What is it?

This procedure is used for the removal of polyps, which are protrusions of the mucous membrane of the digestive system with an implantation base with or without a peduncle (pedunculated or sessile polyp), and which can develop both in the stomach-duodenum and in the colon. There are different histological types of polyps: adenomas are benign tumors that with the passage of time and the increase of their size have a risk of malignant evolution, reason why their removal prevents malignant tumor. Some fragments or the entire polyp are subsequently recovered for histological examination.

Endoscopic polypectomy can be subdivided into mucosectomy or endoscopic submucosal dissection, which consist of the removal of the mucosa or submucosa of an area of the gastrointestinal tract that has undetected or broad-based lesions. The lesions may be benign or malignant in the initial phase, not infiltrating the deeper layers of the mucosa, so that removal resolves the pathology definitively.

These procedures allow a macrofragment of material to be retained for both diagnostic and curative purposes.

When is this exam indicated?

Histological examination is fundamental since it allows to diagnose the nature of the polyp and therefore assess whether or not future controls will be necessary. Before removing the polyp, the doctor may take small fragments (biopsies), which will then be sent to pathology for microscopic or histological analysis. In the case of large polyps, it is usually necessary a further check to exclude the presence of cells undergoing transformation (dysplasia) and, if present, to identify their location.

Endoscopic polypectomy is a definitive therapy in most cases, but if there are cells in an advanced stage of transformation (severe dysplasia) at the base of the polyp or in the stalk, surgery is required to remove the affected section of the intestine or stomach.  

How is it performed?

The procedures, generally performed under deep sedation with anesthesia assistance, are carried out through the introduction from the mouth (gastroscopy) or rectum (colonoscopy) of a small flexible tube equipped with a camera at the tip or with lenses (fiber optics) and fitted with its own light. 

There are three types of polyp removal:

  • Polypectomy: the removal of the polyp is done using a special electric scalpel in the shape of a noose that, painlessly, cuts the polyp by burning the base.
  • Mucosectomy: before the operation, to improve the vision and obtain a more accurate definition of the lesion, substances are used that, sprayed on the mucosa, color it. Subsequently, a solution is injected around and below the lesion with a needle that causes the lifting of the formation itself and facilitates its removal.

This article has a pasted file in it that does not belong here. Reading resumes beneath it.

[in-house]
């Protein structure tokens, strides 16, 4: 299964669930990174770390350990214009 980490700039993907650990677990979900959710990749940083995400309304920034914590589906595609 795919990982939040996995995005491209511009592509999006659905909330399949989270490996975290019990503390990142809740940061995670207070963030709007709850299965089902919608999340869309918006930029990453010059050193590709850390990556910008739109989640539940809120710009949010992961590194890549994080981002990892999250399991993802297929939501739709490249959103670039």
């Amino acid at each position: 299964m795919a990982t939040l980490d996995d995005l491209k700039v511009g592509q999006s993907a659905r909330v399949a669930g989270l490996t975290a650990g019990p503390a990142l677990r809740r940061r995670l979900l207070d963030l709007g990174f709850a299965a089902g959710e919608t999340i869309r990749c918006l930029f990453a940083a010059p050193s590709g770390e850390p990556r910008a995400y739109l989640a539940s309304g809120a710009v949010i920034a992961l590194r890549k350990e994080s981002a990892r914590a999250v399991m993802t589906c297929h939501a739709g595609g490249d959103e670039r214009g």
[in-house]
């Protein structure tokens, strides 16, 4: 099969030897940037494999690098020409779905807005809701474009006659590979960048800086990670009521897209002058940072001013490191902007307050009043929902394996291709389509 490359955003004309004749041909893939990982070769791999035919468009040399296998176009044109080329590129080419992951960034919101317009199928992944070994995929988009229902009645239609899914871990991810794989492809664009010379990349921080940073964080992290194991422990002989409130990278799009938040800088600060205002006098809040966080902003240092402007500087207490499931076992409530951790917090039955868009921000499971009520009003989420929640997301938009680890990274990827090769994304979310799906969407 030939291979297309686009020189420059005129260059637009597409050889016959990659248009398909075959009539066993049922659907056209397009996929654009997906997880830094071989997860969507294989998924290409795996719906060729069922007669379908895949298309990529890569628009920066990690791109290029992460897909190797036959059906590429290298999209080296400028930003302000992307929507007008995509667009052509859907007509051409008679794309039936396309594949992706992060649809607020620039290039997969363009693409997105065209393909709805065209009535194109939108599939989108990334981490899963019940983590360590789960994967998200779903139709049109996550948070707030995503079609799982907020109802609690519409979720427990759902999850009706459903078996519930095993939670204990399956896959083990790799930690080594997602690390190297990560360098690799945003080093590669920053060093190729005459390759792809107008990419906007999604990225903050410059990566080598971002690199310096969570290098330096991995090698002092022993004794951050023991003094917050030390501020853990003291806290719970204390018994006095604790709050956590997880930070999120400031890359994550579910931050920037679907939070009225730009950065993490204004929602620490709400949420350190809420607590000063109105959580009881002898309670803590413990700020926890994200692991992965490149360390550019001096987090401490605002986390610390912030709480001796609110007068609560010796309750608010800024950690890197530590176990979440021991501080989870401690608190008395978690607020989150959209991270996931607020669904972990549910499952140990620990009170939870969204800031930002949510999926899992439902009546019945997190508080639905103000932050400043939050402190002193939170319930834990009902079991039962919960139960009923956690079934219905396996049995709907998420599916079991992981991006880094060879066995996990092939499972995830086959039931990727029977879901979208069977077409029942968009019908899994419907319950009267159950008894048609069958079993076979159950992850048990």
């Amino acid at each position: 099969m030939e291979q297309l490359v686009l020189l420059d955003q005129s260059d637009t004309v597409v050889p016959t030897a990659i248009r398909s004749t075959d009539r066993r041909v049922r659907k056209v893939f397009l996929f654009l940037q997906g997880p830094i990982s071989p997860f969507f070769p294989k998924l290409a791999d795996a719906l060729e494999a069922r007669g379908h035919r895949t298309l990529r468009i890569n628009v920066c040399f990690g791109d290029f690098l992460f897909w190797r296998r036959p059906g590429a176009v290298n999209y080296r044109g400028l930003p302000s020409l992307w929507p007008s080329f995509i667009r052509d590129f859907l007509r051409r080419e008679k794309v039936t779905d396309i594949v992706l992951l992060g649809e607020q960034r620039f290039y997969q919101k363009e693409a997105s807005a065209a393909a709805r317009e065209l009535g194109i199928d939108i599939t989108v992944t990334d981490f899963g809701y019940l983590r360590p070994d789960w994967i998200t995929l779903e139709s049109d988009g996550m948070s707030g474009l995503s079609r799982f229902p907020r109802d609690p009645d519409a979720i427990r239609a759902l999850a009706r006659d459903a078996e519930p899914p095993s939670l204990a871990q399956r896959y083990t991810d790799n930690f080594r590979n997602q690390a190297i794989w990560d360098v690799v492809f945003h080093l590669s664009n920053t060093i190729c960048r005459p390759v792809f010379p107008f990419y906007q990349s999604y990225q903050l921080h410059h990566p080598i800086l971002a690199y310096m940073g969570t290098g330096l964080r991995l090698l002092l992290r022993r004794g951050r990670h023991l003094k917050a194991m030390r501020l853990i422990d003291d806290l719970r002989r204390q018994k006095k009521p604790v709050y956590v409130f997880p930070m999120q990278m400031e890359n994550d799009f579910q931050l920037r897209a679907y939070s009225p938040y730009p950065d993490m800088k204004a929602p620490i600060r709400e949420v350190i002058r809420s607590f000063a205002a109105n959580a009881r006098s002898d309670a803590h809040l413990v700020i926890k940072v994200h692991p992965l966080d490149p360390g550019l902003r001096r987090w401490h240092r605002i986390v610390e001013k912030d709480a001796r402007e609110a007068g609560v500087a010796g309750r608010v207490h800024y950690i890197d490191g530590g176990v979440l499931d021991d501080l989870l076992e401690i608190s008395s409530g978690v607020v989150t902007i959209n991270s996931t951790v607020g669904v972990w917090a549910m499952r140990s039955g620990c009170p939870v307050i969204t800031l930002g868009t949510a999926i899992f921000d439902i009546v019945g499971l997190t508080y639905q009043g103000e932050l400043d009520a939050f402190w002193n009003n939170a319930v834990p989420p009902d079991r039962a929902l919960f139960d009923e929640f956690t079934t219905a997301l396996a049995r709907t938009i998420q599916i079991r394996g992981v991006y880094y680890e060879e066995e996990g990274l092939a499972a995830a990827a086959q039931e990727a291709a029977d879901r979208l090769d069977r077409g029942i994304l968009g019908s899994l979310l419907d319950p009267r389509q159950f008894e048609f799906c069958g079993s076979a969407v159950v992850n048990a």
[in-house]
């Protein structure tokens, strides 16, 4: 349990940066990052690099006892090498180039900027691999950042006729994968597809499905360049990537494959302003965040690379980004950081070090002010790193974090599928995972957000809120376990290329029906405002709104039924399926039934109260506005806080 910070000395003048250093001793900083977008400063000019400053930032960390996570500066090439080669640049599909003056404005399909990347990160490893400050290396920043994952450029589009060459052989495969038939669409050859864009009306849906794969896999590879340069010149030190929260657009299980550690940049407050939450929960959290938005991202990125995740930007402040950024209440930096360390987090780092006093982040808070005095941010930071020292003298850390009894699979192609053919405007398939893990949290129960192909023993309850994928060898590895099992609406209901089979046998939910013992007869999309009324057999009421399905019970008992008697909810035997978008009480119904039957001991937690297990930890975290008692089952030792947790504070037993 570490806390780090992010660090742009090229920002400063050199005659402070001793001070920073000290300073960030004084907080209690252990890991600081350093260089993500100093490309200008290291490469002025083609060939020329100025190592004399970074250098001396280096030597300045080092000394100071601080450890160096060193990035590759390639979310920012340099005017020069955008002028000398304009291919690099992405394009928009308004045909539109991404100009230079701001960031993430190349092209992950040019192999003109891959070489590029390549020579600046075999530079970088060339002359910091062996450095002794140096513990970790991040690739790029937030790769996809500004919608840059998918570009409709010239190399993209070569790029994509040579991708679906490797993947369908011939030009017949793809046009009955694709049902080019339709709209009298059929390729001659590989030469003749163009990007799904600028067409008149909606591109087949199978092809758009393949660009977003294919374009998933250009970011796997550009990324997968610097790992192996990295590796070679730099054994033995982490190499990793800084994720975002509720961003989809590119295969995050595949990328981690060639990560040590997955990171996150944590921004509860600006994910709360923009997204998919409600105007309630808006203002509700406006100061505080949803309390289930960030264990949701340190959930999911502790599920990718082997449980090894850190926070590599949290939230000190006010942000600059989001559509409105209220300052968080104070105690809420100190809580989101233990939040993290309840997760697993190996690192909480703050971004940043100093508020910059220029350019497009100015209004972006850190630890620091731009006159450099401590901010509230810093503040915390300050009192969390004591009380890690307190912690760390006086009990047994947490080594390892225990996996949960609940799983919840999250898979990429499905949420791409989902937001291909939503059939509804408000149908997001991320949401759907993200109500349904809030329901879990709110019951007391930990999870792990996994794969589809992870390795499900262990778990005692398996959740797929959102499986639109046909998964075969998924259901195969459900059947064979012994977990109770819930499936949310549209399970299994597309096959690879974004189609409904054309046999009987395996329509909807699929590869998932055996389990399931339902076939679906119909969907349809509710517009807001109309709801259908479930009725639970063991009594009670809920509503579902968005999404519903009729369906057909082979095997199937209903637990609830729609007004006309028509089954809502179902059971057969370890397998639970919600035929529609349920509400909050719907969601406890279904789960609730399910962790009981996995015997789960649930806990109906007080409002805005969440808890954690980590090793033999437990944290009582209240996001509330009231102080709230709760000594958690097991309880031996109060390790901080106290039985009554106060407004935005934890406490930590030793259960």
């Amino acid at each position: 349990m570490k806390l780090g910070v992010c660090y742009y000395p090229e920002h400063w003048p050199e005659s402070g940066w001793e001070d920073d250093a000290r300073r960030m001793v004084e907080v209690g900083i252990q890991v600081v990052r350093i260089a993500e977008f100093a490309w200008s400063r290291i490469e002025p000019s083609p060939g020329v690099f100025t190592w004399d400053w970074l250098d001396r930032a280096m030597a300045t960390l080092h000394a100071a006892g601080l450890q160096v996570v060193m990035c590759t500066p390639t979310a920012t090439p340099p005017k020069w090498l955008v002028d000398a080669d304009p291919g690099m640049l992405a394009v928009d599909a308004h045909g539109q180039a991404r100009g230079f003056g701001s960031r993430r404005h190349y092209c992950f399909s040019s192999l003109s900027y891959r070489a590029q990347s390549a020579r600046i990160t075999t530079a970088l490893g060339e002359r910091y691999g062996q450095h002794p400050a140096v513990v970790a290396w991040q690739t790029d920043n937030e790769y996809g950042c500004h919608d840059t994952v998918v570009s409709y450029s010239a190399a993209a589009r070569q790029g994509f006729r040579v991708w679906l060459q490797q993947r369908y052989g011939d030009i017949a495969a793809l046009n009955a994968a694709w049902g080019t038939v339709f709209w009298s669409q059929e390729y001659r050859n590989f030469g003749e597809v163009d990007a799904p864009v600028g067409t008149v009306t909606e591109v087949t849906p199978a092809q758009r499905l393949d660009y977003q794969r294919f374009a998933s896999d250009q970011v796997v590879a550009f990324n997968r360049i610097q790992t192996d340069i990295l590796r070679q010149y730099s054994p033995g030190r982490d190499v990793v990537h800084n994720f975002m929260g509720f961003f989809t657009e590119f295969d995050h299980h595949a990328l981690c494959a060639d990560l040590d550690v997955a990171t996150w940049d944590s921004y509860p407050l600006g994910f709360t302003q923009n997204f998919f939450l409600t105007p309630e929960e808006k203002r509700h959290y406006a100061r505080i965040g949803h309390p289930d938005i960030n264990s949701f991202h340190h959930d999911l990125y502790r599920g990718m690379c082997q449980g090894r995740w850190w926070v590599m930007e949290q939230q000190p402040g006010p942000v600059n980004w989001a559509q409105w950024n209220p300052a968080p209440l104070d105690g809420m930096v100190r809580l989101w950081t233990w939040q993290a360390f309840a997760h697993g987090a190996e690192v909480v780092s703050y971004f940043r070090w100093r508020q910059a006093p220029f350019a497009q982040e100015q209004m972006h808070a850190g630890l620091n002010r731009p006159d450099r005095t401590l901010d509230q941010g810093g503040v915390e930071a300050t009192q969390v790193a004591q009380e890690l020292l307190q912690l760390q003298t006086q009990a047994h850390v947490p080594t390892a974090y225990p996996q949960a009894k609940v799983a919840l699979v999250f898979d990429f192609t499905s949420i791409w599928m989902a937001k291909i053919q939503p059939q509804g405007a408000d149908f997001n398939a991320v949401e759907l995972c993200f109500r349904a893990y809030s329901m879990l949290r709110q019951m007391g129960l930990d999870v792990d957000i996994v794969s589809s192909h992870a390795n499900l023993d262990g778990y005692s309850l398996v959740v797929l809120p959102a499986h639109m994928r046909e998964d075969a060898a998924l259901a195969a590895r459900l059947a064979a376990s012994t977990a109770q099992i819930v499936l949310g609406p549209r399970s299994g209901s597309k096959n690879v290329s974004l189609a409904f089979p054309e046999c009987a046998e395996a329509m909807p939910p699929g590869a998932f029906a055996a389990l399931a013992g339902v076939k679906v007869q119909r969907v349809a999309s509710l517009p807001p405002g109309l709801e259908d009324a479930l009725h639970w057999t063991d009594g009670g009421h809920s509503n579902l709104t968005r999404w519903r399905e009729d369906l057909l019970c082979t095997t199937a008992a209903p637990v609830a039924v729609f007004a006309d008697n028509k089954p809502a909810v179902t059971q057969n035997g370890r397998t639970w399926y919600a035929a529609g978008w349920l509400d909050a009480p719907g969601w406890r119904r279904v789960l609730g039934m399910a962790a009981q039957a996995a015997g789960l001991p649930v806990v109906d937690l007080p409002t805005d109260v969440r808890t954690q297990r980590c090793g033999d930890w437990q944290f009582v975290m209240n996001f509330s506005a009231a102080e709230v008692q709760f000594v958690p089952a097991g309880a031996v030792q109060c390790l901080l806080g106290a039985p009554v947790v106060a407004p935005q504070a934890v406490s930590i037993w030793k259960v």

• Submucosal dissection: the procedure is performed using a special instrument that allows the detachment of the mucosa and submucosa from the deeper layers in order to prevent perforation and bleeding; finally, a circumferential incision of the lesion is made and its removal in a single block with the diathermic loop. Large areas can be removed during this procedure.

How to prepare for the procedure

If the polyp is located in the stomach or duodenum, fasting for at least 6 to 8 hours is required. Therefore, if the examination is carried out in the morning, fasting is recommended from the evening before, if it is scheduled in the afternoon, a light breakfast is allowed in the morning.

If, on the other hand, the polypectomy concerns a polyp of the colon, it will be necessary to perform an adequate preparation in order to accurately evaluate the intestine in the absence of feces, just as it happens for colonoscopy. For this reason, the center where you will perform the examination will provide you with adequate explanations about the type of laxative substance to be used and dietary advice.

It is important that you follow the instructions given to you for the intestinal cleaning method.   

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Polypectomy is a safe procedure.It is essential, however, that the patient's blood clotting values are normal. For this reason, the patient is requested to have certain blood tests before the procedure to confirm this. It is also important that the use of medications (anticoagulants, antiplatelets such as aspirin, or anti-inflammatories) that may alter blood clotting be notified to the physician. Following the procedure, feeding can be resumed the day after the procedure.

The incidence of complications of polypectomy is relatively low. The main short-term complications are abdominal pain, bleeding at the site of polyp removal, and perforation, which are more common when large polyps are removed. Both of these complications can be resolved with medical or endoscopic treatment and only in some cases will surgery be necessary. 

As for long-term complications, there is a possibility of bleeding in the seven days following the procedure due to detachment of the eschar created by the procedure, which usually resolves spontaneously.

Other potential risks arise from the use of sedation in elderly patients or those with severe respiratory or cardiac disease.

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